Crowds expected for Rainbow Festival

Stephanie Beitzel, Amielle Penny, David Graham, Dean Cardigan, Jo Bangles, Alex Malibu, and Susan McGregor enjoy Geelong Rainbow Festival and, inset, the recently-installed temporary rainbow crossing on Little Malop St. Pictures: Rebecca Hosking and Facebook 204070

by Luke Voogt

Geelong Rainbow Festival kicked off on Tuesday, with organisers expecting record numbers in what they hope will be the event’s biggest year yet.

“We are so happy to see the festival go from strength to strength,” Geelong Rainbow Inc co-president Jo Bangles said.

“This year we are most proud of continued collaboration with council, as well as local businesses and event producers, which has seen the program increase yet again.”

The event features sixteen ticketed and free events at locations across Geelong, including a pride march and fair day at Johnstone Park beginning 10.30am on Sunday.

Highlights of this year’s festival included Geelong’s only LGBTIQA+ health forum, ballroom dancing, performances, open mic story sharing and an “opening night party” tonight, organisers said.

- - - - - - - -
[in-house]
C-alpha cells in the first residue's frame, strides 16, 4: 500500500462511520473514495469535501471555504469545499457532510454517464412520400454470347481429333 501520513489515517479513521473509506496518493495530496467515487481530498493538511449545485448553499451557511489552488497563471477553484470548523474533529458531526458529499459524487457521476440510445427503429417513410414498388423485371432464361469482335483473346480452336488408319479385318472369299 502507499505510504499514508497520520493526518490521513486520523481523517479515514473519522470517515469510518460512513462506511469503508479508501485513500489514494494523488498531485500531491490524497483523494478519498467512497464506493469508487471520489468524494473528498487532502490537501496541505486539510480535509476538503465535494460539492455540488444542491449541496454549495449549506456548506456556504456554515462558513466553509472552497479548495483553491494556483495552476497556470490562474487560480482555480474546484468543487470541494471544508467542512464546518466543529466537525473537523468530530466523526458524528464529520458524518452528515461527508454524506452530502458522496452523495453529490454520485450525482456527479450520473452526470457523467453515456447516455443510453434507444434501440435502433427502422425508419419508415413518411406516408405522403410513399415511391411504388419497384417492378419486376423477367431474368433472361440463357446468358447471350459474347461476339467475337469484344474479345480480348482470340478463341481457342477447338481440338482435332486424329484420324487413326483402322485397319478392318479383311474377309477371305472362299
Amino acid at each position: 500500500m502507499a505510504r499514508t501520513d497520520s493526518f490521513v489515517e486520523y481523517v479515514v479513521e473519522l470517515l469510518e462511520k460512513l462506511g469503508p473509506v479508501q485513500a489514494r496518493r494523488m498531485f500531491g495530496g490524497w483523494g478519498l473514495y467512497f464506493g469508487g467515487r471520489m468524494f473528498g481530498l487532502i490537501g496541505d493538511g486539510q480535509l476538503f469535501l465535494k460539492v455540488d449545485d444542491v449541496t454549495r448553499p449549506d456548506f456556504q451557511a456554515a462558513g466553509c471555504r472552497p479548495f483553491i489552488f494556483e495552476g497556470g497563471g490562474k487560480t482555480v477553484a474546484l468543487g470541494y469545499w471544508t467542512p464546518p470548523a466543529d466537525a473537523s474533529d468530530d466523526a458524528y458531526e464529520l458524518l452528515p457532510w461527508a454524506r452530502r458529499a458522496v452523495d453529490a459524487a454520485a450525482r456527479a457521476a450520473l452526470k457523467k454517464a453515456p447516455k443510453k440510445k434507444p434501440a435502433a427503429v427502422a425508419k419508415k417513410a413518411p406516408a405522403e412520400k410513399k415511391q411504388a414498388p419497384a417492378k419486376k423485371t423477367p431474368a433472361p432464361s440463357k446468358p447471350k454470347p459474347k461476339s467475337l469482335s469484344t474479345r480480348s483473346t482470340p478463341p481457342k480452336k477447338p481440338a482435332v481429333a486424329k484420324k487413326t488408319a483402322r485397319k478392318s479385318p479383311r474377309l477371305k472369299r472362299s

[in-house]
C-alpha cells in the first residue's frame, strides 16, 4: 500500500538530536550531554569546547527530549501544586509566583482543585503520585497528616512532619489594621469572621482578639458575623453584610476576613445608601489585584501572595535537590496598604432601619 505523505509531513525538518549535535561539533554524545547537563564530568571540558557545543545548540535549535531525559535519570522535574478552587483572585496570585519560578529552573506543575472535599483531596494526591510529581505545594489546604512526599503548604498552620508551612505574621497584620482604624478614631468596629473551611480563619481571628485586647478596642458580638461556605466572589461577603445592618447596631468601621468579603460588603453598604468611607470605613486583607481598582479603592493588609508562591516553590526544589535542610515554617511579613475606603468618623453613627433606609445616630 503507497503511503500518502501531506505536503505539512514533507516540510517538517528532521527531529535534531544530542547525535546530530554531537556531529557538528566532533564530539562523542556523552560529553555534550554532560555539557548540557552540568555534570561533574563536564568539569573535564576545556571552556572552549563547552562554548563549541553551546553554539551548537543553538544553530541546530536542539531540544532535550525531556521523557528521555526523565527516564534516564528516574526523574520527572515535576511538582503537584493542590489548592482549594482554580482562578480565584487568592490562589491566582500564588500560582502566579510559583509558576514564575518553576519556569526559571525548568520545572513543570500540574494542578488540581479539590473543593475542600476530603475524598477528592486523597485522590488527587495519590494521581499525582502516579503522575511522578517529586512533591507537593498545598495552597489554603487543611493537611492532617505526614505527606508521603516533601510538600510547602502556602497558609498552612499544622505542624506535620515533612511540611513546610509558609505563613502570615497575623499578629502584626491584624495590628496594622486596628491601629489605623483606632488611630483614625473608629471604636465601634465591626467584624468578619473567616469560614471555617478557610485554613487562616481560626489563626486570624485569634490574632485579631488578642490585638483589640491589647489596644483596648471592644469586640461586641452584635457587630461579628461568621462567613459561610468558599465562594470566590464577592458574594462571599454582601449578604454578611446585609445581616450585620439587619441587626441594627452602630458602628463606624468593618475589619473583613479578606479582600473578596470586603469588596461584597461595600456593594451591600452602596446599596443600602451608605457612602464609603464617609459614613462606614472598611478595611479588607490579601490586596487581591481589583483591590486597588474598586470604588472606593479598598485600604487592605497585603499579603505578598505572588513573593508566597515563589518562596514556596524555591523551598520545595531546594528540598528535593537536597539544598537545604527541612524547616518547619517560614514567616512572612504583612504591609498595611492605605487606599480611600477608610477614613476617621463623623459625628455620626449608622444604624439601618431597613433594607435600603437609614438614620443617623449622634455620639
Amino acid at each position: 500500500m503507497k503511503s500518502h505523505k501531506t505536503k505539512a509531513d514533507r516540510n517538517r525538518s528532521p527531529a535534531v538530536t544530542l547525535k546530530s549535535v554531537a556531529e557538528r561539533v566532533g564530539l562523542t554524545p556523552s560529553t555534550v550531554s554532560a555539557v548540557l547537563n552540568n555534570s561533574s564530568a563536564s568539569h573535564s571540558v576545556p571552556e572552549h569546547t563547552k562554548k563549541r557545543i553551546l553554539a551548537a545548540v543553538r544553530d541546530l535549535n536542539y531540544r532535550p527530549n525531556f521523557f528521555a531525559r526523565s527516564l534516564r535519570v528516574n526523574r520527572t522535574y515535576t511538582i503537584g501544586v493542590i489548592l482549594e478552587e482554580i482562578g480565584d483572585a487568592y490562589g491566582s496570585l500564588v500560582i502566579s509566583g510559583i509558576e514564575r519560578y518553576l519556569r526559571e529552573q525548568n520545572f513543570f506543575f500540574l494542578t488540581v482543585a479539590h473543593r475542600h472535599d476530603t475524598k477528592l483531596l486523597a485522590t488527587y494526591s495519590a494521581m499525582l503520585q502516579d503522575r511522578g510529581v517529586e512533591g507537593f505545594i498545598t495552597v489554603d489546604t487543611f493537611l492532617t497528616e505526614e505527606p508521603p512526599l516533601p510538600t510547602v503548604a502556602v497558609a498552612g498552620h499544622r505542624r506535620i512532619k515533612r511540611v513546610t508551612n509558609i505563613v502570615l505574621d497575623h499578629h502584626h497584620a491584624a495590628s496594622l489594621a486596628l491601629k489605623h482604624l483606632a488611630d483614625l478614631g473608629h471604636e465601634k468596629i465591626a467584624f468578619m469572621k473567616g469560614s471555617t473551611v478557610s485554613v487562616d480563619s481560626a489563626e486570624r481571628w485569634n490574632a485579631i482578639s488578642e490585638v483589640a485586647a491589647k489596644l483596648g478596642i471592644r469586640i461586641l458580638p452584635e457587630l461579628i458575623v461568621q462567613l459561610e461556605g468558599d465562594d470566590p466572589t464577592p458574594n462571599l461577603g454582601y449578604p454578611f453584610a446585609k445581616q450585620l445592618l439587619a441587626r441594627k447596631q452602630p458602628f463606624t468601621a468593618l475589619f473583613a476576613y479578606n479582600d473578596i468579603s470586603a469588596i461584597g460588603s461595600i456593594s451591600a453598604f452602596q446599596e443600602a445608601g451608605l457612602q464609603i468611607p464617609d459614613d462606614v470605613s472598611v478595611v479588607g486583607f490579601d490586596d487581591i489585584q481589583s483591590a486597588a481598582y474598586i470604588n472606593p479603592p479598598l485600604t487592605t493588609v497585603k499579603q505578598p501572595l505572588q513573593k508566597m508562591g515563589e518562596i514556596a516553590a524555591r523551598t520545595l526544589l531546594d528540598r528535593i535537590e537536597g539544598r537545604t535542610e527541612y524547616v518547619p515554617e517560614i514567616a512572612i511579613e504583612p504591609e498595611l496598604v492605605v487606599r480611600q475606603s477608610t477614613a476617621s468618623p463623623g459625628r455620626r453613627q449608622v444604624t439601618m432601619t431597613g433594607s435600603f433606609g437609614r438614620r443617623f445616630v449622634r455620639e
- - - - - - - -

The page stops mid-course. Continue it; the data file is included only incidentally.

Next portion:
The event’s hosts include many prominent local businesses and employers, LGBTIQA+ support groups and internal pride networks at larger organisations.

The event boosted the city’s profile as a progressive, inclusive and creative place to live, work and play, according to Geelong Rainbow Inc co-president Wayne Landkroon.

Meanwhile, Geelong’s council has revealed the cost of a temporary rainbow crossing amid controversy over plans for a similar but larger crossing on Moorabool St.

Council’s community life director Robyn Stevens said the stick-on decal rainbow on Little Malop St cost $1380 to install.

Councillor Anthony Aitken last week floated plans for a separate project to paint a larger rainbow across Moorabool St, sparking a storm of controversy on online.

Thousands responded on social media to the proposal, which Cr Aitken said would serve the dual purpose welcoming diversity and improving wheelchair access.

Ms Stevens said the crossing was still “in early planning stages” and City Hall had yet to estimate its cost.

“The planning stage will include extensive community consultation and engagement.”

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